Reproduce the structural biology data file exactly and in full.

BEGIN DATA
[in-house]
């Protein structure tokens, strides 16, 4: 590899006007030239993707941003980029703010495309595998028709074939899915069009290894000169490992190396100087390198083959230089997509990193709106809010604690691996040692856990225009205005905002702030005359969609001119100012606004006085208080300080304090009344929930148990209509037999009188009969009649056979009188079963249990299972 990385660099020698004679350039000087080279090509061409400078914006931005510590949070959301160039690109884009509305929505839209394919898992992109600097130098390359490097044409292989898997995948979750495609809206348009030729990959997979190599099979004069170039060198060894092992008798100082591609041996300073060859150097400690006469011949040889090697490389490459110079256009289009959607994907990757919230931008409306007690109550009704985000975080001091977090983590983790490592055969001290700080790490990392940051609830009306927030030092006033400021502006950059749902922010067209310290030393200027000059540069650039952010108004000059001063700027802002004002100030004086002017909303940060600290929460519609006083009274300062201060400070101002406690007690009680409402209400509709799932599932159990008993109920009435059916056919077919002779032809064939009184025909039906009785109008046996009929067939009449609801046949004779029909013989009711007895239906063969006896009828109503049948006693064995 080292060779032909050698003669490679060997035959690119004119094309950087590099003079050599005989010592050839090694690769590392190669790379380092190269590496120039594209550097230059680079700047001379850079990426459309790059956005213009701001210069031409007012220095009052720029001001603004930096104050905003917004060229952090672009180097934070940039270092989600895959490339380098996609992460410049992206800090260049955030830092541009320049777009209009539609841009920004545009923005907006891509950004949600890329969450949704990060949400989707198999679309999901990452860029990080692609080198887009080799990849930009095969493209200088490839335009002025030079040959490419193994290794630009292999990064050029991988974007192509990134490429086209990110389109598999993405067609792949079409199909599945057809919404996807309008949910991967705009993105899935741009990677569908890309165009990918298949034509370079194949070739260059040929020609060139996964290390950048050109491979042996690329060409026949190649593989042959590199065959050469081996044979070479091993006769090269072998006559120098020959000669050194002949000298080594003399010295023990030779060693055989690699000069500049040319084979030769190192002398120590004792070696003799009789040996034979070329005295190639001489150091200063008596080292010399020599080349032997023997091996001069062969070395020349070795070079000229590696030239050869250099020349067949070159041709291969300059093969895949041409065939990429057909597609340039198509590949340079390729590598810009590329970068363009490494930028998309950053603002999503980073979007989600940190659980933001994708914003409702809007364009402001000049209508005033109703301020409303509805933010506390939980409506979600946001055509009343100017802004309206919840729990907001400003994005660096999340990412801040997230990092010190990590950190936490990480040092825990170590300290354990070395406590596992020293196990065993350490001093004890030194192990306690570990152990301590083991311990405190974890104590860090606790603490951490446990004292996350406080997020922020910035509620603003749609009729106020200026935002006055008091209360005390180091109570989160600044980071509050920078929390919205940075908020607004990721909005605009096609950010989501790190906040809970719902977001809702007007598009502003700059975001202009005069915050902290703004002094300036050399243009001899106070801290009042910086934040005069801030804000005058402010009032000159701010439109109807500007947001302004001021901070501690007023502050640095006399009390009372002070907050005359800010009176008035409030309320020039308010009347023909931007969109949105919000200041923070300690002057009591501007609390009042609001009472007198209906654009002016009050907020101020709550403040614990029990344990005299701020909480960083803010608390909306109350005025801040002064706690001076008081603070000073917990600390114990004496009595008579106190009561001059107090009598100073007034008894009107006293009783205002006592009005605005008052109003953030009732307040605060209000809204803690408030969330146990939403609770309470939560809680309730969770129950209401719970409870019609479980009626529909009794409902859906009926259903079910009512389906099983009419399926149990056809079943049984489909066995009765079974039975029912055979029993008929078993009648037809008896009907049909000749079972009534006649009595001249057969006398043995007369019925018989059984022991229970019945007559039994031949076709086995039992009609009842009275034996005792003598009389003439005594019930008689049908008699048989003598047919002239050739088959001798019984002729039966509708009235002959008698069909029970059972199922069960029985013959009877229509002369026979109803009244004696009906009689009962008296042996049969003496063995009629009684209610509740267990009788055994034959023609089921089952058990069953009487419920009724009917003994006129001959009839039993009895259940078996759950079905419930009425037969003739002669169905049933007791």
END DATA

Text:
[in-house]
């Protein structure tokens, strides 16, 4: 590899006007030239993707941003980029703010495309595998028709074939899915069009290894000169490992190396100087390198083959230089997509990193709106809010604690691996040692856990225009205005905002702030005359969609001119100012606004006085208080300080304090009344929930148990209509037999009188009969009649056979009188079963249990299972 990385660099020698004679350039000087080279090509061409400078914006931005510590949070959301160039690109884009509305929505839209394919898992992109600097130098390359490097044409292989898997995948979750495609809206348009030729990959997979190599099979004069170039060198060894092992008798100082591609041996300073060859150097400690006469011949040889090697490389490459110079256009289009959607994907990757919230931008409306007690109550009704985000975080001091977090983590983790490592055969001290700080790490990392940051609830009306927030030092006033400021502006950059749902922010067209310290030393200027000059540069650039952010108004000059001063700027802002004002100030004086002017909303940060600290929460519609006083009274300062201060400070101002406690007690009680409402209400509709799932599932159990008993109920009435059916056919077919002779032809064939009184025909039906009785109008046996009929067939009449609801046949004779029909013989009711007895239906063969006896009828109503049948006693064995 080292060779032909050698003669490679060997035959690119004119094309950087590099003079050599005989010592050839090694690769590392190669790379380092190269590496120039594209550097230059680079700047001379850079990426459309790059956005213009701001210069031409007012220095009052720029001001603004930096104050905003917004060229952090672009180097934070940039270092989600895959490339380098996609992460410049992206800090260049955030830092541009320049777009209009539609841009920004545009923005907006891509950004949600890329969450949704990060949400989707198999679309999901990452860029990080692609080198887009080799990849930009095969493209200088490839335009002025030079040959490419193994290794630009292999990064050029991988974007192509990134490429086209990110389109598999993405067609792949079409199909599945057809919404996807309008949910991967705009993105899935741009990677569908890309165009990918298949034509370079194949070739260059040929020609060139996964290390950048050109491979042996690329060409026949190649593989042959590199065959050469081996044979070479091993006769090269072998006559120098020959000669050194002949000298080594003399010295023990030779060693055989690699000069500049040319084979030769190192002398120590004792070696003799009789040996034979070329005295190639001489150091200063008596080292010399020599080349032997023997091996001069062969070395020349070795070079000229590696030239050869250099020349067949070159041709291969300059093969895949041409065939990429057909597609340039198509590949340079390729590598810009590329970068363009490494930028998309950053603002999503980073979007989600940190659980933001994708914003409702809007364009402001000049209508005033109703301020409303509805933010506390939980409506979600946001055509009343100017802004309206919840729990907001400003994005660096999340990412801040997230990092010190990590950190936490990480040092825990170590300290354990070395406590596992020293196990065993350490001093004890030194192990306690570990152990301590083991311990405190974890104590860090606790603490951490446990004292996350406080997020922020910035509620603003749609009729106020200026935002006055008091209360005390180091109570989160600044980071509050920078929390919205940075908020607004990721909005605009096609950010989501790190906040809970719902977001809702007007598009502003700059975001202009005069915050902290703004002094300036050399243009001899106070801290009042910086934040005069801030804000005058402010009032000159701010439109109807500007947001302004001021901070501690007023502050640095006399009390009372002070907050005359800010009176008035409030309320020039308010009347023909931007969109949105919000200041923070300690002057009591501007609390009042609001009472007198209906654009002016009050907020101020709550403040614990029990344990005299701020909480960083803010608390909306109350005025801040002064706690001076008081603070000073917990600390114990004496009595008579106190009561001059107090009598100073007034008894009107006293009783205002006592009005605005008052109003953030009732307040605060209000809204803690408030969330146990939403609770309470939560809680309730969770129950209401719970409870019609479980009626529909009794409902859906009926259903079910009512389906099983009419399926149990056809079943049984489909066995009765079974039975029912055979029993008929078993009648037809008896009907049909000749079972009534006649009595001249057969006398043995007369019925018989059984022991229970019945007559039994031949076709086995039992009609009842009275034996005792003598009389003439005594019930008689049908008699048989003598047919002239050739088959001798019984002729039966509708009235002959008698069909029970059972199922069960029985013959009877229509002369026979109803009244004696009906009689009962008296042996049969003496063995009629009684209610509740267990009788055994034959023609089921089952058990069953009487419920009724009917003994006129001959009839039993009895259940078996759950079905419930009425037969003739002669169905049933007791």